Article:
Digital Marketing and Comms

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Going HTML5

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📥  Development

HTML5 logoEdge Hill University recently launched a new website. It's HTML5.

We're overdue an update to the list of which browsers our website officially supports, so here's a quick run down:

IE represents about 50% of all visits to our site (that's visitors from both on- and off-campus). Of those, 75% are IE8, this is followed by IE7 and IE9 in that order. Of our IE6 visits, there are twice as many users in the UK as there are in China.

A quick comparison on caniuse.com shows that by switching to HTML5 we aren't going to use any features which could be used by our biggest audience by percentage, but if we're smart, we can start to target standalone apps which don't necessarily use our main (XHTML 1.0 Transitional) doctype, or have a high percentage of non-IE users, and introduce new features to them using tools like Modernizr.

IE10 Platform Preview 2 has just been released and this does contain some basic HTML5 functionality such as support for some of the new form elements so it's definitely worth getting ready for the future. We'll probably create test areas of our site, not available to the public, which use the new HTML5 features so that when the new browsers come out, we can easily see whether they're yet good enough for our purposes.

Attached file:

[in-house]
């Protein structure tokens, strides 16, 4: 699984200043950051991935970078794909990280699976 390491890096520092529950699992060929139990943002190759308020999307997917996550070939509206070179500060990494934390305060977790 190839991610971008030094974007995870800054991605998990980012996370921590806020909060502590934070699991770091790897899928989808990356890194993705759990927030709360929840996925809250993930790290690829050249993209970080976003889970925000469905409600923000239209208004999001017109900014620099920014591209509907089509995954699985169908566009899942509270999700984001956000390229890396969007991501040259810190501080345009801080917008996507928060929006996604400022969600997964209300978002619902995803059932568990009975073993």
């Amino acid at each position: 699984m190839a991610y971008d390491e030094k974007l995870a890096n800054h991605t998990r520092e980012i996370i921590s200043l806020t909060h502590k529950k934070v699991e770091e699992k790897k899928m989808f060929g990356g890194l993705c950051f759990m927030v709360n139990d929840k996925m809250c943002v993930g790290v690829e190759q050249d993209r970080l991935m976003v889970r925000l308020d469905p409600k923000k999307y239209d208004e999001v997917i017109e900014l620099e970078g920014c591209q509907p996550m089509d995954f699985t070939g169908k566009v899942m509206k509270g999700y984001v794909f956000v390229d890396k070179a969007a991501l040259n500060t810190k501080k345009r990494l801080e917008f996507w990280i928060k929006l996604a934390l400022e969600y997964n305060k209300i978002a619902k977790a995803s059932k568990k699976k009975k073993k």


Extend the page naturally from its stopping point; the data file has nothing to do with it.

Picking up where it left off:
No Responses to “Going HTML5”

  1. Alex Lydiate on

    It only the new form elements you're interesting in, or are you going to be after some of the other funky stuff too?

    That Dive into HTML5 site looks very useful, and very pretty.

    Reply

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